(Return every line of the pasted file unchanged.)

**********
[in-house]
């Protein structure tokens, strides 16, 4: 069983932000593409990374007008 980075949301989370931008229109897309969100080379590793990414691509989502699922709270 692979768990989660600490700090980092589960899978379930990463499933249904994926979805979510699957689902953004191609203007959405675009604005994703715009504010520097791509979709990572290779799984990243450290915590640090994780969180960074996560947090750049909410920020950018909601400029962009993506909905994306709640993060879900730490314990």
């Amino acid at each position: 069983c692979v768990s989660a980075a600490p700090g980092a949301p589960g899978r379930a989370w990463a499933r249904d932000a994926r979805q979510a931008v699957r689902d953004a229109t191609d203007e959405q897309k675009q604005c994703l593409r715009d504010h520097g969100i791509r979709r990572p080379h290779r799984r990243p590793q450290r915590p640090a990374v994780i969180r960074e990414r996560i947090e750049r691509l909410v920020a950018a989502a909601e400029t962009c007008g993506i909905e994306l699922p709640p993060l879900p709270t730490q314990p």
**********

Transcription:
[in-house]
């Protein structure tokens, strides 16, 4: 069983932000593409990374007008 980075949301989370931008229109897309969100080379590793990414691509989502699922709270 692979768990989660600490700090980092589960899978379930990463499933249904994926979805979510699957689902953004191609203007959405675009604005994703715009504010520097791509979709990572290779799984990243450290915590640090994780969180960074996560947090750049909410920020950018909601400029962009993506909905994306709640993060879900730490314990």
């Amino acid at each position: 069983c692979v768990s989660a980075a600490p700090g980092a949301p589960g899978r379930a989370w990463a499933r249904d932000a994926r979805q979510a931008v699957r689902d953004a229109t191609d203007e959405q897309k675009q604005c994703l593409r715009d504010h520097g969100i791509r979709r990572p080379h290779r799984r990243p590793q450290r915590p640090a990374v994780i969180r960074e990414r996560i947090e750049r691509l909410v920020a950018a989502a909601e400029t962009c007008g993506i909905e994306l699922p709640p993060l879900p709270t730490q314990p």